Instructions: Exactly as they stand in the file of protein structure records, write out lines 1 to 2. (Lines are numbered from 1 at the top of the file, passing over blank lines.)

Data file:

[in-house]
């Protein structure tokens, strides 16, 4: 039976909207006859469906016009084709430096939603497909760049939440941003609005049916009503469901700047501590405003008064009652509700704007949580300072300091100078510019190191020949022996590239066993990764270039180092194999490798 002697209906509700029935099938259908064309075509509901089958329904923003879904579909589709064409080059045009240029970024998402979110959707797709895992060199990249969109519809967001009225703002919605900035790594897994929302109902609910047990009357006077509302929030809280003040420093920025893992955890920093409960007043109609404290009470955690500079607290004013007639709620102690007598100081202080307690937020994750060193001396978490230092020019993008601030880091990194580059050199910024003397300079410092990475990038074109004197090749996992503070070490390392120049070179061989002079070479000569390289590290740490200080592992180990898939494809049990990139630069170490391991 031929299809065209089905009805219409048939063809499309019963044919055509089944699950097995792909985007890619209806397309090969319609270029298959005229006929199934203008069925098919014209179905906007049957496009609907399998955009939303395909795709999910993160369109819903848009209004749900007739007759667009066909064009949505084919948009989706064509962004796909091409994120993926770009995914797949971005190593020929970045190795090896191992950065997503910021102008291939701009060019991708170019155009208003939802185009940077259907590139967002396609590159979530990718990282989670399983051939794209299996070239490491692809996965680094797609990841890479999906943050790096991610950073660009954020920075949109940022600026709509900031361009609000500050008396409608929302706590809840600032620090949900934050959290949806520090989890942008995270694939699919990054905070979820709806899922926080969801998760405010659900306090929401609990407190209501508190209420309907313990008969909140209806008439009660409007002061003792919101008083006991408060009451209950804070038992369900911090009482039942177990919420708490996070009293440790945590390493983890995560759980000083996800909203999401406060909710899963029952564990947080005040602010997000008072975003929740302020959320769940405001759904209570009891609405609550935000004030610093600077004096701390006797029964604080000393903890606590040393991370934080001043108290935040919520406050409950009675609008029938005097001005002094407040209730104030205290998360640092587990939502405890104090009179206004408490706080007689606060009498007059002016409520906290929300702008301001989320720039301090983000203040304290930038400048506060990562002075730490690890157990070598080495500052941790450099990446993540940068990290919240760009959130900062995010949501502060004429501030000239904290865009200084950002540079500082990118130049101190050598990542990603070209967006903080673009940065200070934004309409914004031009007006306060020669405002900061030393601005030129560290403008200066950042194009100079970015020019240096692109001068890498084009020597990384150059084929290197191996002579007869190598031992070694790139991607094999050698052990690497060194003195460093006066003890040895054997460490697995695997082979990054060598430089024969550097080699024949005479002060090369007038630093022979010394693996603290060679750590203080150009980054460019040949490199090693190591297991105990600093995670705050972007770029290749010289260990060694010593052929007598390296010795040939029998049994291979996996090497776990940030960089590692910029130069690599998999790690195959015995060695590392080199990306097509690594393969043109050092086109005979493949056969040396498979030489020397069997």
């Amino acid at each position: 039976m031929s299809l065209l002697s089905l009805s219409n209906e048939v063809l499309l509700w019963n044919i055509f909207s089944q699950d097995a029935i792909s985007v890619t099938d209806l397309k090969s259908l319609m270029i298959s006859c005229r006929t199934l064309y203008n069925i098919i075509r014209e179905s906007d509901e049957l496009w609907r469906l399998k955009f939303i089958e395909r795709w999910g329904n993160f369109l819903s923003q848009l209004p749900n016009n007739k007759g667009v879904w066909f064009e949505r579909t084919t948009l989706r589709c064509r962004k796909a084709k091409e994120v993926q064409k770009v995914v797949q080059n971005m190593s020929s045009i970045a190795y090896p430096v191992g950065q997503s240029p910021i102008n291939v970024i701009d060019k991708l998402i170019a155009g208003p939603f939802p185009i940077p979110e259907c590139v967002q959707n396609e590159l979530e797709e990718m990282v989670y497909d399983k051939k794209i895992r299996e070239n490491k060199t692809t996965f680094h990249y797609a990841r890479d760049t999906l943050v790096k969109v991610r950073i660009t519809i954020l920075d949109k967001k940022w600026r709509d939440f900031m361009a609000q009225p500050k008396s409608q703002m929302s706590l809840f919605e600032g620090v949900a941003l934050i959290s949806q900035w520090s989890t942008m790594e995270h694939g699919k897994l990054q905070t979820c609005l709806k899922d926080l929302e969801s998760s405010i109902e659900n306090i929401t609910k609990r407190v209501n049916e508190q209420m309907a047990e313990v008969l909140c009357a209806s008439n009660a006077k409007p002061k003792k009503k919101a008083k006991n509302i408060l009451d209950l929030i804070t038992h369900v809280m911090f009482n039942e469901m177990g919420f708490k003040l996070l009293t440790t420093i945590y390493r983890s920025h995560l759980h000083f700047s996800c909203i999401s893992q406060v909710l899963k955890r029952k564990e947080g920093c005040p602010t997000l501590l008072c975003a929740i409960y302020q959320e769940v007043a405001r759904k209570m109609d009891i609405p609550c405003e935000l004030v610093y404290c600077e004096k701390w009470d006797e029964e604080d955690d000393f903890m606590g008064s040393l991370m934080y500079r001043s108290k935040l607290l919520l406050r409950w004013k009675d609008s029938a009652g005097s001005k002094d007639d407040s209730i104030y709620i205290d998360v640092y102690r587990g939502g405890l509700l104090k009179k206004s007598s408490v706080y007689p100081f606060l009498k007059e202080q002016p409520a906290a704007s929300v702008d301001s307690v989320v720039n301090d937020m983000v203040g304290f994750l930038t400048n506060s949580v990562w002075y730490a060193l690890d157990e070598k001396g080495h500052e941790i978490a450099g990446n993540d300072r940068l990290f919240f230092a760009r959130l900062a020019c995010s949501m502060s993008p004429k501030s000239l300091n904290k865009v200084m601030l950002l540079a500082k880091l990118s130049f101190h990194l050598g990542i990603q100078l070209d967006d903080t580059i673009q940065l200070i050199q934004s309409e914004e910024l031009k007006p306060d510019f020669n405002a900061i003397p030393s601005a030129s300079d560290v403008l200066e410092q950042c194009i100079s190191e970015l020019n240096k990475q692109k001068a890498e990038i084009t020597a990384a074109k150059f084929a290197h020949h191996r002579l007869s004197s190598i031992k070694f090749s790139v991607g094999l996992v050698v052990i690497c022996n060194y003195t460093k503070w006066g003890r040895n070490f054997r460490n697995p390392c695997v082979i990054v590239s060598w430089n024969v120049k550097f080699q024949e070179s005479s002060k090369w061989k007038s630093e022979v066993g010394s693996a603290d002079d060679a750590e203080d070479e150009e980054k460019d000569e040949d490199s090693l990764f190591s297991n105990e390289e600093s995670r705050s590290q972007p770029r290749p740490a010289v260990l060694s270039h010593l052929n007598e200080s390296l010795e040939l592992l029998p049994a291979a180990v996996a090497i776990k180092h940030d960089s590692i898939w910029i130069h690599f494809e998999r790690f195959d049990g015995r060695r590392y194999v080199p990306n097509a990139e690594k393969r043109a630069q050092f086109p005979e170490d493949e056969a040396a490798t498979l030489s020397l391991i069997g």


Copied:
[in-house]
């Protein structure tokens, strides 16, 4: 039976909207006859469906016009084709430096939603497909760049939440941003609005049916009503469901700047501590405003008064009652509700704007949580300072300091100078510019190191020949022996590239066993990764270039180092194999490798 002697209906509700029935099938259908064309075509509901089958329904923003879904579909589709064409080059045009240029970024998402979110959707797709895992060199990249969109519809967001009225703002919605900035790594897994929302109902609910047990009357006077509302929030809280003040420093920025893992955890920093409960007043109609404290009470955690500079607290004013007639709620102690007598100081202080307690937020994750060193001396978490230092020019993008601030880091990194580059050199910024003397300079410092990475990038074109004197090749996992503070070490390392120049070179061989002079070479000569390289590290740490200080592992180990898939494809049990990139630069170490391991 031929299809065209089905009805219409048939063809499309019963044919055509089944699950097995792909985007890619209806397309090969319609270029298959005229006929199934203008069925098919014209179905906007049957496009609907399998955009939303395909795709999910993160369109819903848009209004749900007739007759667009066909064009949505084919948009989706064509962004796909091409994120993926770009995914797949971005190593020929970045190795090896191992950065997503910021102008291939701009060019991708170019155009208003939802185009940077259907590139967002396609590159979530990718990282989670399983051939794209299996070239490491692809996965680094797609990841890479999906943050790096991610950073660009954020920075949109940022600026709509900031361009609000500050008396409608929302706590809840600032620090949900934050959290949806520090989890942008995270694939699919990054905070979820709806899922926080969801998760405010659900306090929401609990407190209501508190209420309907313990008969909140209806008439009660409007002061003792919101008083006991408060009451209950804070038992369900911090009482039942177990919420708490996070009293440790945590390493983890995560759980000083996800909203999401406060909710899963029952564990947080005040602010997000008072975003929740302020959320769940405001759904209570009891609405609550935000004030610093600077004096701390006797029964604080000393903890606590040393991370934080001043108290935040919520406050409950009675609008029938005097001005002094407040209730104030205290998360640092587990939502405890104090009179206004408490706080007689606060009498007059002016409520906290929300702008301001989320720039301090983000203040304290930038400048506060990562002075730490690890157990070598080495500052941790450099990446993540940068990290919240760009959130900062995010949501502060004429501030000239904290865009200084950002540079500082990118130049101190050598990542990603070209967006903080673009940065200070934004309409914004031009007006306060020669405002900061030393601005030129560290403008200066950042194009100079970015020019240096692109001068890498084009020597990384150059084929290197191996002579007869190598031992070694790139991607094999050698052990690497060194003195460093006066003890040895054997460490697995695997082979990054060598430089024969550097080699024949005479002060090369007038630093022979010394693996603290060679750590203080150009980054460019040949490199090693190591297991105990600093995670705050972007770029290749010289260990060694010593052929007598390296010795040939029998049994291979996996090497776990940030960089590692910029130069690599998999790690195959015995060695590392080199990306097509690594393969043109050092086109005979493949056969040396498979030489020397069997």